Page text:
Researchers at the UI concluded that a second wave of COVID-19 is likely if the state slows mitigation efforts

According to documents made public on Tuesday, UI researchers sent a report to the Iowa Department of Public Health warning of a second wave of infections if the state slows mitigation efforts. About a week later, Gov. Kim Reynolds announced the reopening of businesses in 77 counties.

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The Daily Iowan; Photos by James

The College of Public Health Building as seen on Thursday, Dec. 14, 2017. (James Year/The Daily Iowan)

Julia Shanahan, Politics Editor

A week before Gov. Kim Reynolds announced she would be allowing businesses to reopen in parts of the state, researchers at the University of Iowa sent the Iowa Department of Public Health a report detailing the risks of opening the state up too early.

The report concluded that prevention measures and mitigation efforts need to stay in place, or else a second wave of COVID-19 infections are likely. It also stated that researchers at the College of Public Health “have found evidence of a slowdown in infection and mortality rates due to social distancing policies, but not that a peak has been reached.”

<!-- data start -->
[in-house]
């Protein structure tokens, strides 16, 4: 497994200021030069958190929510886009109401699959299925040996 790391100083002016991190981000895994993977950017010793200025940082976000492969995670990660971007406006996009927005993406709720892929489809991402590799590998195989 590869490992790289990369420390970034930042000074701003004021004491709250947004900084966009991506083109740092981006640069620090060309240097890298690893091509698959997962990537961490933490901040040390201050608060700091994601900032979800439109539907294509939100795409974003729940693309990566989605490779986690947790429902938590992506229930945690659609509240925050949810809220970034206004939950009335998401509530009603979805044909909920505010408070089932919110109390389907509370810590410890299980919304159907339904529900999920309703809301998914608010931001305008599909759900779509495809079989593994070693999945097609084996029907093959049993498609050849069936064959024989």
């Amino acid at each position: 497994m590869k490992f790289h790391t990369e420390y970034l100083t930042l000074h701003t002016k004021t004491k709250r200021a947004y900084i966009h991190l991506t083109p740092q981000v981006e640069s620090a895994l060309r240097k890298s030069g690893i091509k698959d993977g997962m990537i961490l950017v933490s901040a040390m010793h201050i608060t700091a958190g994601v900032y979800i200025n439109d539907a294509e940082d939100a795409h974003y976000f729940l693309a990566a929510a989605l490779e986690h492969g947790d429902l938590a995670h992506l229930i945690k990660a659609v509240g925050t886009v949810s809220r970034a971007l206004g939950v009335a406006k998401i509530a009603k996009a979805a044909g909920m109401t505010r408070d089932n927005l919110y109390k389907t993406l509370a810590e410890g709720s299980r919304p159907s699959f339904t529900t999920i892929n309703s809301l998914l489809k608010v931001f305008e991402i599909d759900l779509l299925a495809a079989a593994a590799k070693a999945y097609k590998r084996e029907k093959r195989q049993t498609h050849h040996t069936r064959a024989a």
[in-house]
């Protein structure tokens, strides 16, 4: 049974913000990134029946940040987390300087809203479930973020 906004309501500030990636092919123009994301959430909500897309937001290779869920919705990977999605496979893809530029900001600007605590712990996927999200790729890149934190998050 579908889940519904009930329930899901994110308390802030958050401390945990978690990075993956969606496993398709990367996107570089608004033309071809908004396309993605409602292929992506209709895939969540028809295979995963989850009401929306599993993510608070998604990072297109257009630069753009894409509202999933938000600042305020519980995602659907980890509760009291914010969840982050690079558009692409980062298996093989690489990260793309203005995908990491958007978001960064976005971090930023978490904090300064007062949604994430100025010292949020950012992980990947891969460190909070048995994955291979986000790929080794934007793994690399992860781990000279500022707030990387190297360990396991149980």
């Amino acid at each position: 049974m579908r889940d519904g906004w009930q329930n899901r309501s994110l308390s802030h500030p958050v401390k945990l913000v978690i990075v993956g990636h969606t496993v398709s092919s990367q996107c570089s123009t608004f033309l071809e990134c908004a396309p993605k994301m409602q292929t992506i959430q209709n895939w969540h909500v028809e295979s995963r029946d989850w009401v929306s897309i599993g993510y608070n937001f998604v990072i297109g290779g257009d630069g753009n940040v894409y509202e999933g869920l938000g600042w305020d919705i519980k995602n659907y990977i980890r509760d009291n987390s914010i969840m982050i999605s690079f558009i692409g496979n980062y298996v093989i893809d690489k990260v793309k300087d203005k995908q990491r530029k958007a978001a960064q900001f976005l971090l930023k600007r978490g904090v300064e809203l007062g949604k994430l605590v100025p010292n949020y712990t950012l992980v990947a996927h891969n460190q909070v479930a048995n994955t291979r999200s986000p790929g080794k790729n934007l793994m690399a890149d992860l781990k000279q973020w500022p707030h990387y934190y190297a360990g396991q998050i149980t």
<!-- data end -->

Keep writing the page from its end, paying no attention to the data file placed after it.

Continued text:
Reynolds said during her press conferences on Monday and Tuesday that the reports were not based off of Iowa-specific models. Data presented in the report was based on modeling from the Institute for Health Metrics and Evaluation (IHME) and applied that model to the most recent counts in the state of Iowa.

Reynolds announced on Monday that businesses in 77 counties will be allowed to reopen on May 1 at 50 percent capacity. This includes restaurants, fitness centers, and retail stores. Reynolds said people will be allowed to gather for religious purposes, but places of worship must adhere to social distancing guidelines.

The report includes three models with short-term and long-term trajectories on total numbers of death and hospitalization for the state of Iowa.

The research team at the biostatistics department in the UI College of Public Health is also working on a separate report as a part of a contract with Reynolds’ office. This report is separate, and was made public after The Des Moines Register requested the documents.

This is a developing story.

 

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